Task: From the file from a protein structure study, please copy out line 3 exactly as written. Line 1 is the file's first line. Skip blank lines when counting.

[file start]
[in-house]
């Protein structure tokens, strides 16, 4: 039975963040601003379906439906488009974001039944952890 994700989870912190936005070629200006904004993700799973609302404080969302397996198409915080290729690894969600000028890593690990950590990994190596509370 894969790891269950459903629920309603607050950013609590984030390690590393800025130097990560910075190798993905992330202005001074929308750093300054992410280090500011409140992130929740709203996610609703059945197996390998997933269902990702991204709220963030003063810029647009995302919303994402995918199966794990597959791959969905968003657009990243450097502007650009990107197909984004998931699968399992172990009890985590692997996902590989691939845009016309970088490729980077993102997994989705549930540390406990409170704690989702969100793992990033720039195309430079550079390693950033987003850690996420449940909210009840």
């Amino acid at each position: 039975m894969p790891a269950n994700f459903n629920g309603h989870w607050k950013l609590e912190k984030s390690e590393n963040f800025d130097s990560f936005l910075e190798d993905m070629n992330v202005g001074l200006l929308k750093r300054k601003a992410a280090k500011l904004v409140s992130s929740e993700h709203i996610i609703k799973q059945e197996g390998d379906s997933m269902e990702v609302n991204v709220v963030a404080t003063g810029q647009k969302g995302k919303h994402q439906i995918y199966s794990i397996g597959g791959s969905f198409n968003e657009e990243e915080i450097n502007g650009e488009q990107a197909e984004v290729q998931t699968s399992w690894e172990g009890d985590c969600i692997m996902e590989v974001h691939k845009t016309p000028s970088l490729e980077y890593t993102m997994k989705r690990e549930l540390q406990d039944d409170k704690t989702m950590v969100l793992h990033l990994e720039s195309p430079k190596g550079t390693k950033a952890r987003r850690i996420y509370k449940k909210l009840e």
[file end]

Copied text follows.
């Amino acid at each position: 039975m894969p790891a269950n994700f459903n629920g309603h989870w607050k950013l609590e912190k984030s390690e590393n963040f800025d130097s990560f936005l910075e190798d993905m070629n992330v202005g001074l200006l929308k750093r300054k601003a992410a280090k500011l904004v409140s992130s929740e993700h709203i996610i609703k799973q059945e197996g390998d379906s997933m269902e990702v609302n991204v709220v963030a404080t003063g810029q647009k969302g995302k919303h994402q439906i995918y199966s794990i397996g597959g791959s969905f198409n968003e657009e990243e915080i450097n502007g650009e488009q990107a197909e984004v290729q998931t699968s399992w690894e172990g009890d985590c969600i692997m996902e590989v974001h691939k845009t016309p000028s970088l490729e980077y890593t993102m997994k989705r690990e549930l540390q406990d039944d409170k704690t989702m950590v969100l793992h990033l990994e720039s195309p430079k190596g550079t390693k950033a952890r987003r850690i996420y509370k449940k909210l009840e």